Overcoming “Mental Illness”

Overcoming mental illness may be started best by no longer thinking of it as “mental illness.” Or “disease,” or a “sickness.” In the world of marriage and parenting, it’s important to think how you will deal with certain problems. If your spouse or child seems to “have” a mental illness, then please read on. So why do I say that you shouldn’t think of it as mental illness, disease, or sickness? There are three reasons why I’m putting it in these terms. The Concept is Made Up; They Only Describe; They Can’t Ascribe If we look back in history, people who heard voices were thought of as prophets at one time. In a different era, they were considered possessed by the devil. At present, if you compare the European diagnostic code with ours, you learn that the Europeans have fewer categories and ever since World War II are really, really hesitant to put labels on people. In the psychology world today, diagnostics are considered a “construct.” This means that we made up the idea because it seems useful to have it. We constructed it. Unfortunately, putting people into the “correct” diagnostic category is impossible because there is no objective measure of what the correct category would be. Yes, there are many rules as to what sorts of behaviors we are looking for but people don’t actually fall within the neat rules that the panel that composes the series of books on it have arbitrarily created. Unlike diagnosing a broken arm (which takes place with the help of an X-ray) or whether a person hit a D# (which takes place...

What Is Missing In How We Treat Mental Illness

I’m angry. I am so angry that I need to get it out before I can reach out with love and tears to the families of murdered children. I am angry because I have been saying for years that our country is going about its handling of mental illness in the wrong way. I have just written an article at GoodTherapy.org on that very topic. The new Diagnostic and Statistical Manual of Mental Disorders will be coming out in the spring, DSM-5, and, as the reviewers for GoodTherapy said about my article: “They’ve had five versions, and nearly 20 years since the last one, to get Diagnostic and Statistical Manual of Mental Disorders right. And they’ve failed miserably.” Why Adam Lanza Killed If you are not up for reading a heavily-researched article on the history of the DSM and why it is junk, here is the synopsis: Labeling people with diagnoses and then pushing pills at them is NOT, I repeat NOT the answer to helping people with emotional difficulties. Adam Lanza did NOT kill people, including his own mother, because he had Asperger’s Syndrome. Like all the other mass murderers, he killed people because a. he was in terrible, unbearable pain b. he wanted the world to “know” the degree of pain he was in by giving us that same degree of pain. Adam Lanza needed something far more potent than pills. The pharmaceutical industry has been pushing pills and I have been patiently trying to explain why that is not the answer. In short, pills are incapable of taking away the degree of pain that some people,...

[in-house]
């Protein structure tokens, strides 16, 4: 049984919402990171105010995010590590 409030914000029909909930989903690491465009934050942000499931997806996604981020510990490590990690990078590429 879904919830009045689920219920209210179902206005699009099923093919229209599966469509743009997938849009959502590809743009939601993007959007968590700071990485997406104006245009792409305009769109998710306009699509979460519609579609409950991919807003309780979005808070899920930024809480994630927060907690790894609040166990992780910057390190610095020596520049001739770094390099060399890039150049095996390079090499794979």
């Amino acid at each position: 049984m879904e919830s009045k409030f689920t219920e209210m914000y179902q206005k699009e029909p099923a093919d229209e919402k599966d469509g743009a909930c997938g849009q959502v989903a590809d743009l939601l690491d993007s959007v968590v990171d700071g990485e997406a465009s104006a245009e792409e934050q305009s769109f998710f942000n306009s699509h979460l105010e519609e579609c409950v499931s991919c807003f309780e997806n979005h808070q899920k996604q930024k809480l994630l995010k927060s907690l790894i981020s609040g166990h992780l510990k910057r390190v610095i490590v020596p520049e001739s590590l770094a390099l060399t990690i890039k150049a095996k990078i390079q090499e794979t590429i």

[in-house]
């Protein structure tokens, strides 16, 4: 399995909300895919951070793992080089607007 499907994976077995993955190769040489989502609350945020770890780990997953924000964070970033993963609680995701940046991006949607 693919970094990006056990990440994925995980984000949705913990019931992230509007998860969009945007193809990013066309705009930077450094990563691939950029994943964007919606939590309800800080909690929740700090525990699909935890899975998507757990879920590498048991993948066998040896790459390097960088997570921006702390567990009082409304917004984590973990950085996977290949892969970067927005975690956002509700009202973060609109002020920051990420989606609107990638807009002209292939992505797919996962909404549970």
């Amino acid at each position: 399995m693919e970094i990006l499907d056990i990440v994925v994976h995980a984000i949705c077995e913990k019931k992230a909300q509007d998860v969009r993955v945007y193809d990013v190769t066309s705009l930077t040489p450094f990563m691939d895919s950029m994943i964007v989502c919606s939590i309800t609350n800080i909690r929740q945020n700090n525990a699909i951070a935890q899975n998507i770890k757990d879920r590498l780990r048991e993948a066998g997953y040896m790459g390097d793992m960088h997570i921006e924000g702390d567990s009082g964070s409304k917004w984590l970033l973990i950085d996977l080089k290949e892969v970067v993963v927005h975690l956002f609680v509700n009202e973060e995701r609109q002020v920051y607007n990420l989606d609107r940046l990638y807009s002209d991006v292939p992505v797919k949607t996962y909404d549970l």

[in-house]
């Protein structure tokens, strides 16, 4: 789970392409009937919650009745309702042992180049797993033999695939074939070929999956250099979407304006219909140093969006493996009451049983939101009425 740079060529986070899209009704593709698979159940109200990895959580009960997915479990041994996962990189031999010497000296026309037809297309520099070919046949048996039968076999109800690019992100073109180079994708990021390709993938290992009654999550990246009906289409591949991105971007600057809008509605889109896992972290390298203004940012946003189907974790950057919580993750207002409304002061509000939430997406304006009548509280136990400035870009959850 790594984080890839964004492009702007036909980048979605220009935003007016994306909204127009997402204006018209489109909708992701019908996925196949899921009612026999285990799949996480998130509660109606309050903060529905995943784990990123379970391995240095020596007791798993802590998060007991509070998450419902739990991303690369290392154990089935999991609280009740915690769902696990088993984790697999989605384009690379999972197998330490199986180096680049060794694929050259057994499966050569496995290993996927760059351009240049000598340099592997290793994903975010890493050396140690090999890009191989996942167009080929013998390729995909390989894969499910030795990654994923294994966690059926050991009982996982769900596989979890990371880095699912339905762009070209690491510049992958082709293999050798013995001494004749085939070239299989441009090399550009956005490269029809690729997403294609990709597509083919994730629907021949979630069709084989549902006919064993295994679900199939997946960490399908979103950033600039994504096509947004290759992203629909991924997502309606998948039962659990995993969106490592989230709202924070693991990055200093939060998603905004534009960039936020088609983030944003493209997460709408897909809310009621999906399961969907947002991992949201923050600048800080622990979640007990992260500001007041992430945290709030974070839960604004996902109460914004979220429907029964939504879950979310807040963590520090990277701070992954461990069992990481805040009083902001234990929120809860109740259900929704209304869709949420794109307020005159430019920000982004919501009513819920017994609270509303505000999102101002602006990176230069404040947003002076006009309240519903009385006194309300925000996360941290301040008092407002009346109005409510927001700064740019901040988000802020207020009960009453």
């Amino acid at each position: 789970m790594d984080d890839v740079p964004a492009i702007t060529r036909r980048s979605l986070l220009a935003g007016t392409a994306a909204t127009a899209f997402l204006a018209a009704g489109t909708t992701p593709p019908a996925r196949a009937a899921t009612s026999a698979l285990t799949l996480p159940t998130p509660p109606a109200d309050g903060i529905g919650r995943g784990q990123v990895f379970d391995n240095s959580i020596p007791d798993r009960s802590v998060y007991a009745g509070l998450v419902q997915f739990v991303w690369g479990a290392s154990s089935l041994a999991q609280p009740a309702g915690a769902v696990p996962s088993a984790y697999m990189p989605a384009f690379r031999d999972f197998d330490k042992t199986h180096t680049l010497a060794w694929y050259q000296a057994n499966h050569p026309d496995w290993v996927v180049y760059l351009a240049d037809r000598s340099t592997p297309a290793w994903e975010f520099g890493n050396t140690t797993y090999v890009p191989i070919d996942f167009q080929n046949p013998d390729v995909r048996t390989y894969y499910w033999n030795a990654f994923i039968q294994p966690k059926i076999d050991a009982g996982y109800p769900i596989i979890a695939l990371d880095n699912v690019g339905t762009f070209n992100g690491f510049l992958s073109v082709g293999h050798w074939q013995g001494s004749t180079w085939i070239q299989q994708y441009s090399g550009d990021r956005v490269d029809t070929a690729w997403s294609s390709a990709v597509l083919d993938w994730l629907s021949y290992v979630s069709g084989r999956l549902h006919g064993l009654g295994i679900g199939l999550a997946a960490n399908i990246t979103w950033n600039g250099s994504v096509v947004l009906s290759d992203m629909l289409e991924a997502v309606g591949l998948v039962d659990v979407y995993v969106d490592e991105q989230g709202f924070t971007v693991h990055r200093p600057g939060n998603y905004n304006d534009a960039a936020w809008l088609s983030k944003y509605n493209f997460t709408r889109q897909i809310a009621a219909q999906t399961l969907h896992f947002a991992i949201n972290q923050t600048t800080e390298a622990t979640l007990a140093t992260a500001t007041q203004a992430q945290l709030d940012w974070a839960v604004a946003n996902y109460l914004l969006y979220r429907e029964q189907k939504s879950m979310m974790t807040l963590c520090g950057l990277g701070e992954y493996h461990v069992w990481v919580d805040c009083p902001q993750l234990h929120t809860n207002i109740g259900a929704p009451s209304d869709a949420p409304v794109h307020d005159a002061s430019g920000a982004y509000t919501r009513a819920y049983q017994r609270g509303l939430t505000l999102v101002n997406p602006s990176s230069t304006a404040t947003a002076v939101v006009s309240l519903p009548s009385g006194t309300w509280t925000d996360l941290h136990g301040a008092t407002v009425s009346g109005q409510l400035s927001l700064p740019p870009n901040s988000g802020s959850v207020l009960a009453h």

Deconstructing Mental Illness

According to Jerome Elan of the Washington Times, schizophrenics who abuse drugs are more likely to commit violent crimes than other people. This doesn’t answer the question: Where did the schizophrenia originate from? At one time, there were people who blamed this problem on poor parenting and the term “schizophrenogenic mother” came into being. Then that was not deemed politically correct so it was dropped. Besides, it is more comforting to blame an unknown “disease” process than to reflect hard on one’s own behavior to rule out responsibility for hurting one’s children. Elan goes on to say, “Elements of psychopathy may be genetic, and overwhelming stress can combine with a psychopathic nature, to cause a reaction that is emotional or just the opposite, coldhearted.” That sounds like a nice explanation, but what research is it based on? The Myth of Disease In Mental Illness Back in 1960, Thomas Szasz wrote a book called The Myth of Mental Illness. I used it as a resource for my 1968 college honors research paper that is reprinted on this site. In researching this article, I was pleasantly surprised to find that Szasz, in 2011, was still alive, well, and kicking. In 2011, he apparently re-printed his book with a new introduction. Here’s what it says: “The claim that ‘mental illnesses are diagnosable disorders of the brain’ is not based on scientific research; it is a lie, an error.” Szasz’s contention is that if a particular disease in or of the brain is found in a person with abnormal behavior, then the initial diagnosis of “mental” disorder must be corrected to reflect a...
Show Buttons
Share On Facebook
Share On Twitter
Share On Google Plus
Share On Linkdin
Hide Buttons